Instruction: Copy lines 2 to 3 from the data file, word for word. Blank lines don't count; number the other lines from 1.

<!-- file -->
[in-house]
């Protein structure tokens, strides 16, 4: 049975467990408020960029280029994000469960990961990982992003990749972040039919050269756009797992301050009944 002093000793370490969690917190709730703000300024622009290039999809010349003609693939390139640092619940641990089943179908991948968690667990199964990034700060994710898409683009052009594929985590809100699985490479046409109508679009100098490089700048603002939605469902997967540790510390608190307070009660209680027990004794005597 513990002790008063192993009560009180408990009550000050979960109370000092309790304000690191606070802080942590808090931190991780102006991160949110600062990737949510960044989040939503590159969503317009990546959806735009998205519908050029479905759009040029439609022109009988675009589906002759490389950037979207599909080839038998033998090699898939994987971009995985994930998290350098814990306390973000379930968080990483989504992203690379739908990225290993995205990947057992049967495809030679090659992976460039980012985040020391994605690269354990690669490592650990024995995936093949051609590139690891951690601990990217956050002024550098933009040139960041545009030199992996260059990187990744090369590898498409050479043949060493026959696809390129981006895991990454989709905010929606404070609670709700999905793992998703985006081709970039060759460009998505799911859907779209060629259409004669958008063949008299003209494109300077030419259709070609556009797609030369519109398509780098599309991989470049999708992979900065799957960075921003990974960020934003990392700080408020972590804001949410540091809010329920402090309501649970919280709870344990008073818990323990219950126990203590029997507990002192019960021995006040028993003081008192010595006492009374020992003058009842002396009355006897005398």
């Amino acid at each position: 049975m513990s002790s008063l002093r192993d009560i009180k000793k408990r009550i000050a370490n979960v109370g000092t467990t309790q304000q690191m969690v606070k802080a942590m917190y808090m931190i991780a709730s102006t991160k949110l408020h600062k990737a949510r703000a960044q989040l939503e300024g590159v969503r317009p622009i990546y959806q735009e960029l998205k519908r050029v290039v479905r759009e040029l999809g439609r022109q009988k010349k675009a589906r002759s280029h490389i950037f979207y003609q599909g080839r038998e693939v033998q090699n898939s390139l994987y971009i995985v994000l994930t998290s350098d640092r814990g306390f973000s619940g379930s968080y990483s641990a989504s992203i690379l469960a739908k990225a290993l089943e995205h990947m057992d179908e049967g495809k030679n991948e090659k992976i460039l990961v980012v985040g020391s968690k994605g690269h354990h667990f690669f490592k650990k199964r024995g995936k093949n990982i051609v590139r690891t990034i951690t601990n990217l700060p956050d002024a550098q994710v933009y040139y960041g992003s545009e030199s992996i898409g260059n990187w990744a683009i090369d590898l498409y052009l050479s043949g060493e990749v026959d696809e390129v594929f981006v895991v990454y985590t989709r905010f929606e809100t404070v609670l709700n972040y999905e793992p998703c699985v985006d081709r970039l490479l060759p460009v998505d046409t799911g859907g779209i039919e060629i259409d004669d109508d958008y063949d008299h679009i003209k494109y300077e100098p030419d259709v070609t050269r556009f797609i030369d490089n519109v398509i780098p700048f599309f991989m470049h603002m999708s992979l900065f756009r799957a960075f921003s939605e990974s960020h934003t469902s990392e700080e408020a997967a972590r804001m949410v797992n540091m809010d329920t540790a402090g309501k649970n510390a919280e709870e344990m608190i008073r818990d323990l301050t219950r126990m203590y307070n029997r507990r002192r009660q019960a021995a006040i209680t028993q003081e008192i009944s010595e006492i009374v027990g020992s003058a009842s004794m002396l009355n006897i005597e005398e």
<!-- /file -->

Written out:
């Protein structure tokens, strides 16, 4: 049975467990408020960029280029994000469960990961990982992003990749972040039919050269756009797992301050009944 002093000793370490969690917190709730703000300024622009290039999809010349003609693939390139640092619940641990089943179908991948968690667990199964990034700060994710898409683009052009594929985590809100699985490479046409109508679009100098490089700048603002939605469902997967540790510390608190307070009660209680027990004794005597 513990002790008063192993009560009180408990009550000050979960109370000092309790304000690191606070802080942590808090931190991780102006991160949110600062990737949510960044989040939503590159969503317009990546959806735009998205519908050029479905759009040029439609022109009988675009589906002759490389950037979207599909080839038998033998090699898939994987971009995985994930998290350098814990306390973000379930968080990483989504992203690379739908990225290993995205990947057992049967495809030679090659992976460039980012985040020391994605690269354990690669490592650990024995995936093949051609590139690891951690601990990217956050002024550098933009040139960041545009030199992996260059990187990744090369590898498409050479043949060493026959696809390129981006895991990454989709905010929606404070609670709700999905793992998703985006081709970039060759460009998505799911859907779209060629259409004669958008063949008299003209494109300077030419259709070609556009797609030369519109398509780098599309991989470049999708992979900065799957960075921003990974960020934003990392700080408020972590804001949410540091809010329920402090309501649970919280709870344990008073818990323990219950126990203590029997507990002192019960021995006040028993003081008192010595006492009374020992003058009842002396009355006897005398």
């Amino acid at each position: 049975m513990s002790s008063l002093r192993d009560i009180k000793k408990r009550i000050a370490n979960v109370g000092t467990t309790q304000q690191m969690v606070k802080a942590m917190y808090m931190i991780a709730s102006t991160k949110l408020h600062k990737a949510r703000a960044q989040l939503e300024g590159v969503r317009p622009i990546y959806q735009e960029l998205k519908r050029v290039v479905r759009e040029l999809g439609r022109q009988k010349k675009a589906r002759s280029h490389i950037f979207y003609q599909g080839r038998e693939v033998q090699n898939s390139l994987y971009i995985v994000l994930t998290s350098d640092r814990g306390f973000s619940g379930s968080y990483s641990a989504s992203i690379l469960a739908k990225a290993l089943e995205h990947m057992d179908e049967g495809k030679n991948e090659k992976i460039l990961v980012v985040g020391s968690k994605g690269h354990h667990f690669f490592k650990k199964r024995g995936k093949n990982i051609v590139r690891t990034i951690t601990n990217l700060p956050d002024a550098q994710v933009y040139y960041g992003s545009e030199s992996i898409g260059n990187w990744a683009i090369d590898l498409y052009l050479s043949g060493e990749v026959d696809e390129v594929f981006v895991v990454y985590t989709r905010f929606e809100t404070v609670l709700n972040y999905e793992p998703c699985v985006d081709r970039l490479l060759p460009v998505d046409t799911g859907g779209i039919e060629i259409d004669d109508d958008y063949d008299h679009i003209k494109y300077e100098p030419d259709v070609t050269r556009f797609i030369d490089n519109v398509i780098p700048f599309f991989m470049h603002m999708s992979l900065f756009r799957a960075f921003s939605e990974s960020h934003t469902s990392e700080e408020a997967a972590r804001m949410v797992n540091m809010d329920t540790a402090g309501k649970n510390a919280e709870e344990m608190i008073r818990d323990l301050t219950r126990m203590y307070n029997r507990r002192r009660q019960a021995a006040i209680t028993q003081e008192i009944s010595e006492i009374v027990g020992s003058a009842s004794m002396l009355n006897i005597e005398e």